Photo courtesy of The Chair Show.

Chair herself does a more traditional drag number lip sync for each episode, but my favorite parts are when she tries more improvised meandering audience interactive segments. For example, “Chering is Caring” featured Chair asking personal questions (share/cher– get it?) after asking us to pull out something from under our chairs, just like Oprah would. We did not get new cars but we DID find Cher masks taped to popsicle sticks and were asked to wear them so we could maintain anonymity during this silly intimate moment and be more comfortably recorded.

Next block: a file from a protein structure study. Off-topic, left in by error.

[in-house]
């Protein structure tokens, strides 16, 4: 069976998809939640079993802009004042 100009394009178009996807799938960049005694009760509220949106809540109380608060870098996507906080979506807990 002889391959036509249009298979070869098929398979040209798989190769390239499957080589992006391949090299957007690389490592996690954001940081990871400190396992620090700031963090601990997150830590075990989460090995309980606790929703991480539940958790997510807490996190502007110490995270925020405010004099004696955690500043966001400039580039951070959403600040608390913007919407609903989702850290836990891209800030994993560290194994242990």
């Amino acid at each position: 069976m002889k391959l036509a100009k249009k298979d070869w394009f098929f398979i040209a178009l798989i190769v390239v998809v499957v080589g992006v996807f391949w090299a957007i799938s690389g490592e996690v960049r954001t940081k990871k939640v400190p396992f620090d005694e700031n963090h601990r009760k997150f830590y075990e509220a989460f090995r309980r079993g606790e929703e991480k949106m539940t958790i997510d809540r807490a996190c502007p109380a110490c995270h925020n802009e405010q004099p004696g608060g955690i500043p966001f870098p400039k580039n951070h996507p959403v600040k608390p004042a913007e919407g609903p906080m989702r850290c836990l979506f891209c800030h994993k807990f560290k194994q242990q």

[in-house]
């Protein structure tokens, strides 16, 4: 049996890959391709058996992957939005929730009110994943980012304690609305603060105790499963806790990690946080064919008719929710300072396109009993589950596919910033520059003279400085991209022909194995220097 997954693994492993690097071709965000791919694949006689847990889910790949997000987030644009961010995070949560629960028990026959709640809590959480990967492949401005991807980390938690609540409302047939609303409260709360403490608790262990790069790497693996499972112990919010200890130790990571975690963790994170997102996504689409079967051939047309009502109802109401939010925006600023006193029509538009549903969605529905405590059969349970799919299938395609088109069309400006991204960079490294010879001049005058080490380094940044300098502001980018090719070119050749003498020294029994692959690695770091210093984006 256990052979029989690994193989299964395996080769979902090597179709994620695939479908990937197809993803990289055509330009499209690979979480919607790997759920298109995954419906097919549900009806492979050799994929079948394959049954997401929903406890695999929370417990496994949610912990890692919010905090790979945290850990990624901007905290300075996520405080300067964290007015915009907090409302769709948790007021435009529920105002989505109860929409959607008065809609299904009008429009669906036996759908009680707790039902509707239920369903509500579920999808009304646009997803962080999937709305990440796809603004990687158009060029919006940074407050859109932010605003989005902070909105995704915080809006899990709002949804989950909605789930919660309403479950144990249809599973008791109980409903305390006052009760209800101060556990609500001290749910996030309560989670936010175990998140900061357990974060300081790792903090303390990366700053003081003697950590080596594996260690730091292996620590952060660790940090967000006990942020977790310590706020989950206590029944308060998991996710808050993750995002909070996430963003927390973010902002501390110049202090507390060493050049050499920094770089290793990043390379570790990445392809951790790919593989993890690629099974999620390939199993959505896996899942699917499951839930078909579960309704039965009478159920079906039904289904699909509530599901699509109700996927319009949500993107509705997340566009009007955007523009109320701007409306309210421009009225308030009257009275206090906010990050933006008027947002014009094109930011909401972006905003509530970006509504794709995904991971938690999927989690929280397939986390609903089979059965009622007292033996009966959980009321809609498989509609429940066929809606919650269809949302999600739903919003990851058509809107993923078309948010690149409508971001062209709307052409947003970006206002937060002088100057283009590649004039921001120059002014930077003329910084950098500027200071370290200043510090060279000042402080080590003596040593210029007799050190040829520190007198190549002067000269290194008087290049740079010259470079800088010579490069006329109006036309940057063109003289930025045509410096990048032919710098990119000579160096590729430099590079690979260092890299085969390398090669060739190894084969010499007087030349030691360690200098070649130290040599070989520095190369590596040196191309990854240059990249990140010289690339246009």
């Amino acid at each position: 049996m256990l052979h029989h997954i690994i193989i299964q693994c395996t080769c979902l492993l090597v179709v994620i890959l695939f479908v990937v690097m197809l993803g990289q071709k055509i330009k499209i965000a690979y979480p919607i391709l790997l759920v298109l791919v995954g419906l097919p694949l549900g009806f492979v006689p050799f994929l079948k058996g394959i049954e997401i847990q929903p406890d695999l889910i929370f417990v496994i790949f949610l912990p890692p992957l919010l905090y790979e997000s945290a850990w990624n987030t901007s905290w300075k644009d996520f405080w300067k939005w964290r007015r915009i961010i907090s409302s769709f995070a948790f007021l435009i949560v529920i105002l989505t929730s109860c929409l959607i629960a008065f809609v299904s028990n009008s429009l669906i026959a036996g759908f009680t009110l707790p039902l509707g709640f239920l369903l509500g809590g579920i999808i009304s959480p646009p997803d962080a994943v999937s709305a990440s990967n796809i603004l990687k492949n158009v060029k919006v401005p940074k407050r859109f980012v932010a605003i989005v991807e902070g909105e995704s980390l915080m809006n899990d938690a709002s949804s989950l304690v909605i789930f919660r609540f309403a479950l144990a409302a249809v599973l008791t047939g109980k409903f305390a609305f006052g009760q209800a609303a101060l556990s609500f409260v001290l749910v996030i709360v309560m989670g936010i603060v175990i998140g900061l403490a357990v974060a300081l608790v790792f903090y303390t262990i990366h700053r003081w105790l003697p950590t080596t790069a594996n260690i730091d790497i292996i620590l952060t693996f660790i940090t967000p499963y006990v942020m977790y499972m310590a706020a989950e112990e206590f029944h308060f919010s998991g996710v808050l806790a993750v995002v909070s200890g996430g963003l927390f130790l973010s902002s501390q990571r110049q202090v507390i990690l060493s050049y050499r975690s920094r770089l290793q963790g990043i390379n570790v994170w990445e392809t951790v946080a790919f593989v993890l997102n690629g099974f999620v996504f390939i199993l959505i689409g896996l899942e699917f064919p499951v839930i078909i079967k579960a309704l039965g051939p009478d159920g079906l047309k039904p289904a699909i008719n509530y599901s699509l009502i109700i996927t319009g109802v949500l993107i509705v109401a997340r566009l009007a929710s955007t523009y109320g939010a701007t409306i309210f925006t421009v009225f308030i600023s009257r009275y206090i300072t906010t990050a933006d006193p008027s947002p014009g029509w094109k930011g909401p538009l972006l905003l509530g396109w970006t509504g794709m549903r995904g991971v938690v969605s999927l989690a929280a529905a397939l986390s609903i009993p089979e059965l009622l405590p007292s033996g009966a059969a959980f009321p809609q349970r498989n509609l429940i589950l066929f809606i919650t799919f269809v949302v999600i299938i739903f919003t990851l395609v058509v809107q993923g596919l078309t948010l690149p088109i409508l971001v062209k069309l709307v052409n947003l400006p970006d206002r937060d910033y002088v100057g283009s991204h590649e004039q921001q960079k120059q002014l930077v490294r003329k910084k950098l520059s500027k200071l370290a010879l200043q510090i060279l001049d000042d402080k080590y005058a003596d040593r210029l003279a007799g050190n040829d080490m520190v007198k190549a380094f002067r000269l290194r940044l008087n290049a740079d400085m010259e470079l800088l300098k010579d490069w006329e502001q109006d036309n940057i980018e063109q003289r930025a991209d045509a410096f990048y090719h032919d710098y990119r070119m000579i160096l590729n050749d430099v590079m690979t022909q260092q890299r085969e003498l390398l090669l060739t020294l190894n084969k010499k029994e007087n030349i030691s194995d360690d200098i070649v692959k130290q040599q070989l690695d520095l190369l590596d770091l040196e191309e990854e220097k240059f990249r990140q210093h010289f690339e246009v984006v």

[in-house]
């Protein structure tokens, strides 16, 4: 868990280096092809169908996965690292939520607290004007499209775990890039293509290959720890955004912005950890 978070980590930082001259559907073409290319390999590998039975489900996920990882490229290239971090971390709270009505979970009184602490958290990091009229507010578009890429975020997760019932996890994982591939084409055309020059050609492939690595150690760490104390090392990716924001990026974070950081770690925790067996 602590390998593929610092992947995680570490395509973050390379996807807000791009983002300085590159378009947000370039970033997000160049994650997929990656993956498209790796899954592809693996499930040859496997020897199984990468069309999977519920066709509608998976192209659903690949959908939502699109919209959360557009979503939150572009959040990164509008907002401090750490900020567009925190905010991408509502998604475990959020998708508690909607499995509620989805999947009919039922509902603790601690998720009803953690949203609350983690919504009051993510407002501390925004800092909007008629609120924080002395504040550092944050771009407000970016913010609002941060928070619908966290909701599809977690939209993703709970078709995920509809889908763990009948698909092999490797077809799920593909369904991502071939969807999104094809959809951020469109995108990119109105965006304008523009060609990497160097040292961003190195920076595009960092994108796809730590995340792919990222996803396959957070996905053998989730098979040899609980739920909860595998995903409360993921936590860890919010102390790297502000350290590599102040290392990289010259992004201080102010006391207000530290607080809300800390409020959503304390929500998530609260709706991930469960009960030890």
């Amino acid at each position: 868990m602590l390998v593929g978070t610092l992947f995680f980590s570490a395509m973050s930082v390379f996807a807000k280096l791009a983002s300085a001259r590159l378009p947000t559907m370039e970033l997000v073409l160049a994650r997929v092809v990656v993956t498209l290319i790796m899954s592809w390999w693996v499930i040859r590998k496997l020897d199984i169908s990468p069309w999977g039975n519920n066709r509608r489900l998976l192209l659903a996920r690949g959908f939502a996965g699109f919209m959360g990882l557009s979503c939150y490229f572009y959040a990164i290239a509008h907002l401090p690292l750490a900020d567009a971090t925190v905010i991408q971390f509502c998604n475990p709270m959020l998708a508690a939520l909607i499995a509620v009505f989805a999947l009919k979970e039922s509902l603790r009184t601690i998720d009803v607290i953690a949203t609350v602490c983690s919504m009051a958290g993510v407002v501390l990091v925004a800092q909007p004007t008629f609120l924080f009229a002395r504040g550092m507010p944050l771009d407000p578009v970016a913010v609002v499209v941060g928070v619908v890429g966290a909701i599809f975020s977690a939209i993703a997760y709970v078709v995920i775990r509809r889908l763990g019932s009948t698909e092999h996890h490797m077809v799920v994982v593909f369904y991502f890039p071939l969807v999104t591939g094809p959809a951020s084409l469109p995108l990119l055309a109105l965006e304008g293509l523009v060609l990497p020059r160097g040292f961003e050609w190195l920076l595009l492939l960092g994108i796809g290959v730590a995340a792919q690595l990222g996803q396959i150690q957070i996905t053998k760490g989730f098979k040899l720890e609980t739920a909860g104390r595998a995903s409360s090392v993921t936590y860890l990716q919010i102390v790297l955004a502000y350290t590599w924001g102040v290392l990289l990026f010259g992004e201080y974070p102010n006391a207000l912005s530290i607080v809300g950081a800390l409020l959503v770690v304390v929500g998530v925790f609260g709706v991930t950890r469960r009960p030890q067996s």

The Chair Show celebrates Anunson’s big weird love for the queer and trans performance artists in Seattle’s nightlife, dance, and performance art community. This is a great way to capture the ephemeral nature of the live arts. I love how this structure will create a very interesting episodic archive for the QT history “books.” These episodes are like the creatives that inspired them: beautiful, campy, conceptual and brilliantly chaotic. The Chair Show holds the entertainment quality of nightclub artists while creating a container for artists to share more deeply about their history, passion, and process. There’s one more episode in the series coming up June 24, 2024 featuring special guest Cucci. Check out The Chair Show for a truly Seattle experience of art and gathering. You can purchase tickets here.